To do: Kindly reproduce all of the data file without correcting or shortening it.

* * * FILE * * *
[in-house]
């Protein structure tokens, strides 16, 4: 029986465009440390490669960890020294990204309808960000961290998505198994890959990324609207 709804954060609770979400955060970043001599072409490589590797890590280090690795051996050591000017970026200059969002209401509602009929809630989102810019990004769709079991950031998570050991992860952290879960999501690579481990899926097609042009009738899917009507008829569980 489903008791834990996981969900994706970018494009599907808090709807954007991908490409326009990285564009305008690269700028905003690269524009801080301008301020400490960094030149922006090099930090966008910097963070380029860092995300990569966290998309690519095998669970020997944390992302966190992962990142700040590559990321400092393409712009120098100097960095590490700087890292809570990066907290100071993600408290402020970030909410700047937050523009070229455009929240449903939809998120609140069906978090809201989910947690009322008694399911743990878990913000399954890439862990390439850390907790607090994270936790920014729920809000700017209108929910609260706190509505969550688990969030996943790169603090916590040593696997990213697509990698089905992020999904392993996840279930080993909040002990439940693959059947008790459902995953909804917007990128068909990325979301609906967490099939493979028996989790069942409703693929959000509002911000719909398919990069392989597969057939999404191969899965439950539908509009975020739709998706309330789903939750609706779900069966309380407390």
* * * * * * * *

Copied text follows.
[in-house]
């Protein structure tokens, strides 16, 4: 029986465009440390490669960890020294990204309808960000961290998505198994890959990324609207 709804954060609770979400955060970043001599072409490589590797890590280090690795051996050591000017970026200059969002209401509602009929809630989102810019990004769709079991950031998570050991992860952290879960999501690579481990899926097609042009009738899917009507008829569980 489903008791834990996981969900994706970018494009599907808090709807954007991908490409326009990285564009305008690269700028905003690269524009801080301008301020400490960094030149922006090099930090966008910097963070380029860092995300990569966290998309690519095998669970020997944390992302966190992962990142700040590559990321400092393409712009120098100097960095590490700087890292809570990066907290100071993600408290402020970030909410700047937050523009070229455009929240449903939809998120609140069906978090809201989910947690009322008694399911743990878990913000399954890439862990390439850390907790607090994270936790920014729920809000700017209108929910609260706190509505969550688990969030996943790169603090916590040593696997990213697509990698089905992020999904392993996840279930080993909040002990439940693959059947008790459902995953909804917007990128068909990325979301609906967490099939493979028996989790069942409703693929959000509002911000719909398919990069392989597969057939999404191969899965439950539908509009975020739709998706309330789903939750609706779900069966309380407390």